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Photos and text, unless otherwise noted, Copyright 2003,2004,2005,2006 - Alan M. Pavlik
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Consider:

"It is better to be drunk with loss and to beat the ground, than to let the deeper things gradually escape."

- I. Compton-Burnett, letter to Francis King (1969)

"Cynical realism – it is the intelligent man’s best excuse for doing nothing in an intolerable situation."

- Aldous Huxley, "Time Must Have a Stop"







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Wednesday, 30 November 2005

Topic: Photos

Our Man in Paris - Goodbye November
From Ric Erickson, editor of MetropoleParis - an account of how the month ended in Paris. Here in Hollywood, seventy-three and no clouds, just a milky haze all day, and palm trees and all that.

Goodbye November

PARIS - Wednesday, November 30, 2005

Just because it's cold outside is no excuse for not covering Paris, but I put off going out as long as possible. A good thing too because it is damp and humid, with a breeze that slices, and the sky looks like torn nylons. It is almost dark in the afternoon, with the fallen leaves looking like pieces of eight, now worthless in our plastic age.

Outside the door, the Toyota veteran of the Dakar, for the days of January sun in the Sahara, racing to the beach of Senegal. There's more Africa on the Morris column up at Maine. Another animal movie for the kids on their Christmas holidays. The avenue itself is bitter with the wind blowing up from the Porte d'Orléans. I cross from the police station to the unemployment office and find a new poster on the bus stop. 'Le Tigre et la Neige' is another kids' film, by Roberto Benigni, wearing wings and white shorts.

There's so much Africa out here that I slip into the boulangerie where other people are taking refuge in the smells of bread, with the cakes filling in with their candy for the eyes. Then down Daguerre where the wind can't find itself and there's a crowd in the café, warming itself at the cold bar, not bothering with the oysters out front. In half an hour it has gone from dim to dark but the horse players care not at all. The Joe is standing outside the Poste, opening the door for tips, and I pass him a euro, thankful that I can walk home as fast as I want.

__

Outside the door, the Toyota veteran of the Dakar -

















... up at Maine (four in the afternoon) -

















... the cakes filling in with their candy for the eyes -


















... Daguerre where the wind can't find itself and there's a crowd in the café -


















Text and Photos, Copyright © 2005 Ric Erickson, MetropoleParis


Posted by Alan at 11:11 PST | Post Comment | Permalink
Updated: Wednesday, 30 November 2005 11:26 PST home

Tuesday, 29 November 2005

Topic: Couldn't be so...

Just Like Old Times - Leaving No Fingerprints

Last weekend in these pages, in Explaining the Inexplicable (and Iraq as El Salvador), it was clear something was bound to break.

Seymour Hersh, from last January with this in the New Yorker -
"Do you remember the right-wing execution squads in El Salvador?" the former high-level intelligence official asked me, referring to the military-led gangs that committed atrocities in the early nineteen-eighties. "We founded them and we financed them," he said. "The objective now is to recruit locals in any area we want. And we aren't going to tell Congress about it." A former military officer, who has knowledge of the Pentagon's commando capabilities, said, "We're going to be riding with the bad boys."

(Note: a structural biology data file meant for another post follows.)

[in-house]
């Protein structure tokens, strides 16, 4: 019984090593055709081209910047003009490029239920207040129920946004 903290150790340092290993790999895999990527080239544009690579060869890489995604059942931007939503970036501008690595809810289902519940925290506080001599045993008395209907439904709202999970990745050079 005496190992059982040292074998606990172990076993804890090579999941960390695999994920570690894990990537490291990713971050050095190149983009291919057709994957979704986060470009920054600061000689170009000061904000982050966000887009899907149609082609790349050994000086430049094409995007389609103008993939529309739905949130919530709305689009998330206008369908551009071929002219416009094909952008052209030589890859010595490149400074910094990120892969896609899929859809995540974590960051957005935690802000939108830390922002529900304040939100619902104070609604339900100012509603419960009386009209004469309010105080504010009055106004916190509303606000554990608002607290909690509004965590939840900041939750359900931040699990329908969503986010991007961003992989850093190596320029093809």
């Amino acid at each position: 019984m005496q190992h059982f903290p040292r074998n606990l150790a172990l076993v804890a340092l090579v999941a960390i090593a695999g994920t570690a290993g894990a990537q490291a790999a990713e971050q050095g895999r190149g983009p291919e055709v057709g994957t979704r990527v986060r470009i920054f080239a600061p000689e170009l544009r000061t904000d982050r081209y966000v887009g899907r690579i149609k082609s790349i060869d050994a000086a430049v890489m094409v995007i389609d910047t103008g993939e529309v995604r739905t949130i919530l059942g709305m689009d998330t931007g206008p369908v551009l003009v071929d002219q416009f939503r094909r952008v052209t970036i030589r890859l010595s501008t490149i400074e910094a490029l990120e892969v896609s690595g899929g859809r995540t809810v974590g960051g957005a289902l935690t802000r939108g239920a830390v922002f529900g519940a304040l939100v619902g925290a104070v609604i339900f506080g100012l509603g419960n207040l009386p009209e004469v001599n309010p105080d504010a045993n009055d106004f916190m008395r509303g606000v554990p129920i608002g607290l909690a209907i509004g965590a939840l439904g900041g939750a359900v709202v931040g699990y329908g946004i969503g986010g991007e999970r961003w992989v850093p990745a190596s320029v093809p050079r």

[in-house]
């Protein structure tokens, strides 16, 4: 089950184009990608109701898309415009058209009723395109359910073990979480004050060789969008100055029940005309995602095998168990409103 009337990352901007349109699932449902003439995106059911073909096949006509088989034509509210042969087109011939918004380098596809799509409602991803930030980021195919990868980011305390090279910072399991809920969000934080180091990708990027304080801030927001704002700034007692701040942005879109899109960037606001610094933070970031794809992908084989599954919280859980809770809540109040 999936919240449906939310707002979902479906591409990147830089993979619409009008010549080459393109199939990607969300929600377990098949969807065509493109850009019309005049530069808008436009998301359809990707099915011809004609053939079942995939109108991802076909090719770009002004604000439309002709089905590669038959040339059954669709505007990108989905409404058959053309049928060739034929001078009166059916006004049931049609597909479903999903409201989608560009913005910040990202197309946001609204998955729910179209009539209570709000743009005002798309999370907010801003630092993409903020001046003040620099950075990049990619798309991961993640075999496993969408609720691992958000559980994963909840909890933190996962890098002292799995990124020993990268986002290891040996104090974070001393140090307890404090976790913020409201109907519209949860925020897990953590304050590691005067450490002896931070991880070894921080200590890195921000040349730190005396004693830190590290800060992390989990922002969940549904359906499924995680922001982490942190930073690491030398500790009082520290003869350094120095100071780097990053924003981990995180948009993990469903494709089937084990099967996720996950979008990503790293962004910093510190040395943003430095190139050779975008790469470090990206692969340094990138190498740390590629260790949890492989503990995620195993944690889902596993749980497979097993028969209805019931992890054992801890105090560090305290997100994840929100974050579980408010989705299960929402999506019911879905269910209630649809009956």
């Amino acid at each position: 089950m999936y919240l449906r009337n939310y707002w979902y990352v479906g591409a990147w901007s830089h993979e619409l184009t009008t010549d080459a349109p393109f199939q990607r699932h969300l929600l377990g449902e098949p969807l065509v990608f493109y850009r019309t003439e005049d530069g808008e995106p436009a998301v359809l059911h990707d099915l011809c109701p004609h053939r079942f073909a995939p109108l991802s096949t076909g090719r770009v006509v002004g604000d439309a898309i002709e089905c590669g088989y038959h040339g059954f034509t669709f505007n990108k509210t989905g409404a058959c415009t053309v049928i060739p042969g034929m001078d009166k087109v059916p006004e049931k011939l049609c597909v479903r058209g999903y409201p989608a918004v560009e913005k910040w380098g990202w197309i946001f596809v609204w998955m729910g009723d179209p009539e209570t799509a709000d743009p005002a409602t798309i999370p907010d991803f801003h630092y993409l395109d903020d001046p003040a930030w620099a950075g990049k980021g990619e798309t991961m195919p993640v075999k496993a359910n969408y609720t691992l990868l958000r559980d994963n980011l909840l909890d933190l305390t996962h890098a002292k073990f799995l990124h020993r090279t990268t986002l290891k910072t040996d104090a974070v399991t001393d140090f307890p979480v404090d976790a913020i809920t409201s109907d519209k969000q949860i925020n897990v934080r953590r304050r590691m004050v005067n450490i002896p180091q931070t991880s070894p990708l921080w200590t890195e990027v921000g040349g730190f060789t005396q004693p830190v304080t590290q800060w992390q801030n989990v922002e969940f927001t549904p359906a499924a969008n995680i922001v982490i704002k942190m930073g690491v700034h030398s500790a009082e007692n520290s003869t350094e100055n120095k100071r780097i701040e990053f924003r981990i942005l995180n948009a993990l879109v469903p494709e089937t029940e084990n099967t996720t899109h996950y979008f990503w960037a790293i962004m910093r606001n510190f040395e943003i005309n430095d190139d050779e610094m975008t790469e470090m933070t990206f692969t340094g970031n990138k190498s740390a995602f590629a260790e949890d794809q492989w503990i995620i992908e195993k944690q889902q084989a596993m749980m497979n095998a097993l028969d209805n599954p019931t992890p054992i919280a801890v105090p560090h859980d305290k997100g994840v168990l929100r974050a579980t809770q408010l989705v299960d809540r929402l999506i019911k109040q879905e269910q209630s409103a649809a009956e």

And Newsweek at the time was reporting this -
The Pentagon is intensively debating an option that dates back to a still-secret strategy in the Reagan administration's battle against the leftist guerrilla insurgency in El Salvador in the early 1980s. Then, faced with a losing war against Salvadoran rebels, the U.S. government funded or supported "nationalist" forces that allegedly included so-called death squads directed to hunt down and kill rebel leaders and sympathizers. ... One military source involved in the Pentagon debate suggests that new offensive operations are needed that would create a fear of aiding the insurgency. "The Sunni population is paying no price for the support it is giving to the terrorists," he said. "From their point of view, it is cost-free. We have to change that equation."
And so we have. The death squads are back. We're riding with the bad boys.

The key guy in setting up and funding right-wing death squads in the area at the time - in El Salvador, Honduras and Guatemala - to do the wet work we could not be caught doing (taking out the key pro-democracy rebels and such), was John Negroponte. That would be John D. Negroponte - US ambassador to the United Nations from September of 2001 until June 2004 (sat next to Colin Powell at the famous war-now speech) and US ambassador to Iraq from June 2004 to April 2005 (our first after Saddam was gone), and now our Director of National Intelligence. He survived the blowback from the problems with those tactics in Central America (like the dead nuns), and came out smelling like a rose. The Clinton administration wouldn't touch him. The new Bush administration liked his "can do" attitude.

There was grumbling about him in his confirmation hearings for the UN gig, given his past, but he was confirmed. September of 2001 was an odd time - you didn't really argue with the president. It was not the time to do that. You'd look like a coward and a traitor.

When Negroponte was named our first ambassador to the new Iraq there were comments here and there joking that he'd take care of things just as he did in Central America - he'd somehow, on the side, fund and arm nasty locals to "take care of" troublemakers - death squads to do some kidnapping, some clever targeted assassinations and a little torture - but we'd be clean. That worked fine, mostly, back in the eighties - a lot of civilians (and those nuns) died, but things got taken care of.